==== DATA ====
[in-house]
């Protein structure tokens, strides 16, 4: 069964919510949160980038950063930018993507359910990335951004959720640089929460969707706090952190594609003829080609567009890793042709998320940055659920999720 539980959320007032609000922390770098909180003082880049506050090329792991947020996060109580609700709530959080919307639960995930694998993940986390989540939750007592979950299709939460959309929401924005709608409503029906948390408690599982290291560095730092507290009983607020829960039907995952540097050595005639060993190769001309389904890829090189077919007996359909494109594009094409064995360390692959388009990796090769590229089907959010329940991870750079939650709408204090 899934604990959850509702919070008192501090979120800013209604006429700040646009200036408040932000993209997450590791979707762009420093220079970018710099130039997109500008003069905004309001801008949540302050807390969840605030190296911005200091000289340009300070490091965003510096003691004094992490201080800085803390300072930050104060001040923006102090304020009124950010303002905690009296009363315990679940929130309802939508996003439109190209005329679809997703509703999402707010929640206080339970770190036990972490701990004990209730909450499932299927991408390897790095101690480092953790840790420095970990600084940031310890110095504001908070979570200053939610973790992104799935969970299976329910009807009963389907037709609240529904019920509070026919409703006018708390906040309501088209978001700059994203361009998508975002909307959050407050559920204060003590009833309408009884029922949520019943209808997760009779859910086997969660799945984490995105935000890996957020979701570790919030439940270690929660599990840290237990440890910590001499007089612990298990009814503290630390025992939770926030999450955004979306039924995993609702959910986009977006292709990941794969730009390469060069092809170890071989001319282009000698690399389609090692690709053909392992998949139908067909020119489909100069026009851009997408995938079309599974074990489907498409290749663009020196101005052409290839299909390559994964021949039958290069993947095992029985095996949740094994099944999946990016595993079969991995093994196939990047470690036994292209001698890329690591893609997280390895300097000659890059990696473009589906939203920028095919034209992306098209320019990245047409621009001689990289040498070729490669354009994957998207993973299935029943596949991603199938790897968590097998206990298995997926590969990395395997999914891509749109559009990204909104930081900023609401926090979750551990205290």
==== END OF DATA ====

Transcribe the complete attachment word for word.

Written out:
[in-house]
């Protein structure tokens, strides 16, 4: 069964919510949160980038950063930018993507359910990335951004959720640089929460969707706090952190594609003829080609567009890793042709998320940055659920999720 539980959320007032609000922390770098909180003082880049506050090329792991947020996060109580609700709530959080919307639960995930694998993940986390989540939750007592979950299709939460959309929401924005709608409503029906948390408690599982290291560095730092507290009983607020829960039907995952540097050595005639060993190769001309389904890829090189077919007996359909494109594009094409064995360390692959388009990796090769590229089907959010329940991870750079939650709408204090 899934604990959850509702919070008192501090979120800013209604006429700040646009200036408040932000993209997450590791979707762009420093220079970018710099130039997109500008003069905004309001801008949540302050807390969840605030190296911005200091000289340009300070490091965003510096003691004094992490201080800085803390300072930050104060001040923006102090304020009124950010303002905690009296009363315990679940929130309802939508996003439109190209005329679809997703509703999402707010929640206080339970770190036990972490701990004990209730909450499932299927991408390897790095101690480092953790840790420095970990600084940031310890110095504001908070979570200053939610973790992104799935969970299976329910009807009963389907037709609240529904019920509070026919409703006018708390906040309501088209978001700059994203361009998508975002909307959050407050559920204060003590009833309408009884029922949520019943209808997760009779859910086997969660799945984490995105935000890996957020979701570790919030439940270690929660599990840290237990440890910590001499007089612990298990009814503290630390025992939770926030999450955004979306039924995993609702959910986009977006292709990941794969730009390469060069092809170890071989001319282009000698690399389609090692690709053909392992998949139908067909020119489909100069026009851009997408995938079309599974074990489907498409290749663009020196101005052409290839299909390559994964021949039958290069993947095992029985095996949740094994099944999946990016595993079969991995093994196939990047470690036994292209001698890329690591893609997280390895300097000659890059990696473009589906939203920028095919034209992306098209320019990245047409621009001689990289040498070729490669354009994957998207993973299935029943596949991603199938790897968590097998206990298995997926590969990395395997999914891509749109559009990204909104930081900023609401926090979750551990205290």